T.H. March warns agents to be vigilant of trackers

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Neil McFarlane discusses latest crime stats at UK Jewellery Conference

The use of sophisticated tracking devices by crime gangs tailing jewellery agents travelling around the country is increasing, warned T.H. March managing director Neil McFarlane at the UK Jewellery Conference in Birmingham yesterday.

As one of yesterday’s speakers at The Company of Master Jewellers-run event, McFarlane discussed the latest crime stats for the UK jewellery industry, with stats taken from the SaferGems initiative, security experts and police forces across the UK.

He revealed how more than £5 million worth of watches and jewellery has been stolen in the past 12 months, with organised crime gangs, typically of Eastern European origin, behind many of the large-scale jewellery and watch robberies reported in the media.

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McFarlane also focused on assaults on agents and individuals travelling to and from shops or business HQs with stock and samples. So far in 2014 no such assaults had been reported, until Monday October 6 when an agent was targeted. In 2013, seven attacks on agents were reported, with six linked to one man in the North West using tracking devices.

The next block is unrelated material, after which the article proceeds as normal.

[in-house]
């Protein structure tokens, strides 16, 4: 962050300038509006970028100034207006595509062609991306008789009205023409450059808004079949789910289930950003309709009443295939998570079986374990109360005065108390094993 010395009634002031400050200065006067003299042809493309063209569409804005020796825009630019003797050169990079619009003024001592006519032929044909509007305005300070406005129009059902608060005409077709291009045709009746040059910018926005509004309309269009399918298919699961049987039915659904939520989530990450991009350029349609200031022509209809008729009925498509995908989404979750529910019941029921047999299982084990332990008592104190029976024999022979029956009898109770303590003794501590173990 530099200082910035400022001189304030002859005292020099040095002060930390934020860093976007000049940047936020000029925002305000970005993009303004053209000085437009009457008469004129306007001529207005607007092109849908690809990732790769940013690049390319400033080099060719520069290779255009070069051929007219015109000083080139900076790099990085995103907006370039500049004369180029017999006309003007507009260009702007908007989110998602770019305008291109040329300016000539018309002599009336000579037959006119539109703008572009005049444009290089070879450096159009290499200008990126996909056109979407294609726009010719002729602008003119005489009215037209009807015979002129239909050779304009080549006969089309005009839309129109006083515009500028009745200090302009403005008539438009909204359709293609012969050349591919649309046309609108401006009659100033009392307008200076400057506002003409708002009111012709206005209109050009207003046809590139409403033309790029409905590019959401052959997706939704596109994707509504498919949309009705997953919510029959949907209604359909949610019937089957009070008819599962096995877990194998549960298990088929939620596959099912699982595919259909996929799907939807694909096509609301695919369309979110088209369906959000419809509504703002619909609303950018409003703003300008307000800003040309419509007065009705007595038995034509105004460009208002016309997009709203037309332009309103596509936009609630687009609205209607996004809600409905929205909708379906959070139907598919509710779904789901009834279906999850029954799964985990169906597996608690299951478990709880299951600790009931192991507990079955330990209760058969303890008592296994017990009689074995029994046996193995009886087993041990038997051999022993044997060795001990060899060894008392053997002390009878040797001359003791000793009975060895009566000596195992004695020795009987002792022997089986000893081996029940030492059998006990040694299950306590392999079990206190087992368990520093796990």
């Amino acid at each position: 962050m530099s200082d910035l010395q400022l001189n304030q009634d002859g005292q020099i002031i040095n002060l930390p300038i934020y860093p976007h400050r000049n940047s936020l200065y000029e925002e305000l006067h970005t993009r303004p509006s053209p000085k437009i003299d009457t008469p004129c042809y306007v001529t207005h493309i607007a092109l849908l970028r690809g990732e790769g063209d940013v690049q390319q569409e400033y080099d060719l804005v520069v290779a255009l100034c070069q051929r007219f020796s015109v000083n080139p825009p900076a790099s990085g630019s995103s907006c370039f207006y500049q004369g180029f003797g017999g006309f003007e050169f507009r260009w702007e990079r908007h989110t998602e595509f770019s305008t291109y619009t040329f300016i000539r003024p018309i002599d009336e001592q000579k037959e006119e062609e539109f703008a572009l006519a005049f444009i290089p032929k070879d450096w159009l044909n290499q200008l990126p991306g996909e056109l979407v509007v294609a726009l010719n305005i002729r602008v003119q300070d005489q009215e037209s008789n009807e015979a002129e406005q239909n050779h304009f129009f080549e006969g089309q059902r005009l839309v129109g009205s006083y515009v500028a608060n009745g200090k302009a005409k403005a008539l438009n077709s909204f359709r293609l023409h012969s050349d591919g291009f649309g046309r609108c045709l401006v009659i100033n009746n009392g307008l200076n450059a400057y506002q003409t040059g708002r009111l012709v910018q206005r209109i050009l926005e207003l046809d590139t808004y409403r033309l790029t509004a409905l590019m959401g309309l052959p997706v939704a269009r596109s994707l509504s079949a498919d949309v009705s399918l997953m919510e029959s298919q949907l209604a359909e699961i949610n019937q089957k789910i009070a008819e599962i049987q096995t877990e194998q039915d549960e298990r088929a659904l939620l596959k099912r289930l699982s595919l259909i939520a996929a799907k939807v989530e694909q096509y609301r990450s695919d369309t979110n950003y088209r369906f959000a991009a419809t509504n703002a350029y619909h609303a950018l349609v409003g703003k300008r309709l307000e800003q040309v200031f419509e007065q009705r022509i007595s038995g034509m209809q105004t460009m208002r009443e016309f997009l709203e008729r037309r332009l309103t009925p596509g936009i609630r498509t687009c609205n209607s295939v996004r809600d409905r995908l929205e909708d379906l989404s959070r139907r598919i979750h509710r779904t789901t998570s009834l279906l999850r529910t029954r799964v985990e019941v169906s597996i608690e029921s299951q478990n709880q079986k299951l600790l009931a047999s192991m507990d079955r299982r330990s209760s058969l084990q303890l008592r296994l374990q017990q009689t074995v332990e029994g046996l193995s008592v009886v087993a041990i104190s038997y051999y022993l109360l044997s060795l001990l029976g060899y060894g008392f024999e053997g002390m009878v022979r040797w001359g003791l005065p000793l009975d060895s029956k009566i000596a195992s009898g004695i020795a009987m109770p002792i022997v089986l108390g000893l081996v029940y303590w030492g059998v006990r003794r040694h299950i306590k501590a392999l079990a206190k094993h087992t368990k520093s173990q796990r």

McFarlane discussed how sophisticated – and small – tracking devices placed on cars had become in recent years, with crime gangs now using devices driven by GPS, Bluetooth and motion-activated sensors. Many now measure only a few inches big.
He said: "Many of the tracking devices used today are hard for drivers to find, but it is also about being aware of cars that might be following you, varying your route to and from your headquarters and being ready to report anything you might be suspicious of."

The talk also focused on chip and pin crime, with McFarlane describing how card fraud has become the biggest threat to retail jewellers today, as sleight-of-hand crimes fall.

Retailers are advised to never let a customers type in more than four digits when entering pin codes using chip and pin machines, as they could be overriding the system with authorisation codes, and to also refuse to take any authorisation calls from banks, as banks do not call retailers to offer authorisation for large purchases.

A sweeping audience poll on the day asked whether the businesses present had made a claim on their insurance in the past 12 months, with 79% saying no and 21% saying yes.

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